SA scientists find breast cancer link

Emily CosenzaAAP
SA scientists have found that high levels of a protein causes breast cancer to grow more quickly.
Camera IconSA scientists have found that high levels of a protein causes breast cancer to grow more quickly.

South Australian scientists have found a ground-breaking link between an obscure protein and aggressive types of breast cancers that mostly affect younger women and have the worst survival rates.

Researchers from the University of South Australia discovered high levels of a protein, called Creld2, caused breast cancer to develop and grow more quickly.

A paper published in Nature Cell Biology on Tuesday, outlines how the aggressive cancers produce the protein, which takes control of healthy cells and advances tumour growth.

Senior researcher Associate Professor Michael Samuel said scientists had been aware of Creld2 for some time but it had not been well-studied.

"Until now we hadn't understood the role it plays in breast cancer," he said.

"Our approach has been different to the approaches other people have been using which is, rather than targeting the cancer itself, to look for ways in which we target the surrounding normal cells which the cancer hijack in order to help them progress and spread.

"Creld2 appears to make normal, healthy cells surrounding the tumour behave abnormally, causing them to help tumours grow."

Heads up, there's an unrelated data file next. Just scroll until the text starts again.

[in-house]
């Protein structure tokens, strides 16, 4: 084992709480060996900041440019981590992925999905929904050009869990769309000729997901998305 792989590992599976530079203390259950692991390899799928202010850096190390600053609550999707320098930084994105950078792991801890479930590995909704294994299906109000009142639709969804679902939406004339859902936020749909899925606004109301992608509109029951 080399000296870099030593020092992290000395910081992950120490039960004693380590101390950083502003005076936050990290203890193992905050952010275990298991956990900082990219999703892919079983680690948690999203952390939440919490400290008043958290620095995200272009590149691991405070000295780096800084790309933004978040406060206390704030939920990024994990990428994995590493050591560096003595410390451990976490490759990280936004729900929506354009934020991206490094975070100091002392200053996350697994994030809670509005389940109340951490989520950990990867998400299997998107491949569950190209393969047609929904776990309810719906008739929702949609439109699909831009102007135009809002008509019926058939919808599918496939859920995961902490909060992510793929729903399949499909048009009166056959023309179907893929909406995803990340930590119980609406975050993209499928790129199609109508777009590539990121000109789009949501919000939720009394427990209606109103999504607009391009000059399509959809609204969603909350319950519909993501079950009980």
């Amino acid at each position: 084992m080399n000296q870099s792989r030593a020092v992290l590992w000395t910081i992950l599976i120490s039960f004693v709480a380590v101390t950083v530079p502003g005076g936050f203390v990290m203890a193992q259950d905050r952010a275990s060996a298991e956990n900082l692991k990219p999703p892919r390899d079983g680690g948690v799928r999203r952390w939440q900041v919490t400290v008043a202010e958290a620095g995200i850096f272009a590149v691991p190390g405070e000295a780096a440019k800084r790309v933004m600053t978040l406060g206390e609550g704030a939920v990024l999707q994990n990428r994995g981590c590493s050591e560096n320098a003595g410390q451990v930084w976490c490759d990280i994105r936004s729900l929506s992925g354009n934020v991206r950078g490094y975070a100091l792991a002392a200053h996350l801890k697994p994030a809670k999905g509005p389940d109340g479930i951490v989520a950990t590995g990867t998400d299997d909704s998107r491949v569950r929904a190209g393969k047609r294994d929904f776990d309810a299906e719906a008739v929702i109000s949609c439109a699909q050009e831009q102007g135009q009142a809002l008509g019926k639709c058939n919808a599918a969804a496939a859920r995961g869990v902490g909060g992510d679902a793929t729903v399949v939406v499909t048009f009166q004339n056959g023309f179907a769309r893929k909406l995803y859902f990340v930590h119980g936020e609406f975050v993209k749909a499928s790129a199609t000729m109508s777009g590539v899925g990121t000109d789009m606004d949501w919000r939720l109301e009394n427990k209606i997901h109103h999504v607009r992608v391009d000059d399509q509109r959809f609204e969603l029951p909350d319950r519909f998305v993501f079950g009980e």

Assoc Prof Samuel and his team are now looking at ways to destroy or block the protein, hoping to stop breast cancers from growing and spreading around the body.

"There are a couple of ways this can be done - one is to discover how the protein binds to these normal cells it hijacks," Assoc Prof Samuel said.

"The other is to raise antibodies against the protein to neutralise or destroy it."

Triple-negative breast cancers, commonly affecting younger women, have high levels of the protein and have the poorest survival rates.

These types of cancers make up about 15 per cent of all breast cancers nationwide.

High levels of Creld2 is also found in kidney, non-melanoma skin and squamous cell cancers.

Co-lead scientist Dr Marina Kochetkova said the biggest problem with triple-negative breast cancers was that they often reoccured, metastasized and acquired drug resistance.

"In many cases, these cancers come back with vengeance," she said.

"It is unlikely to cure triple-negative breast cancers but it will help with the combination of other drugs to make it less aggressive."

About 29 per cent of women are diagnosed with breast cancer each year, making it the most common cancer according to Breast Cancer Network Australia.

It is also the second leading cause of cancer-related death in Australian women after lung cancer.

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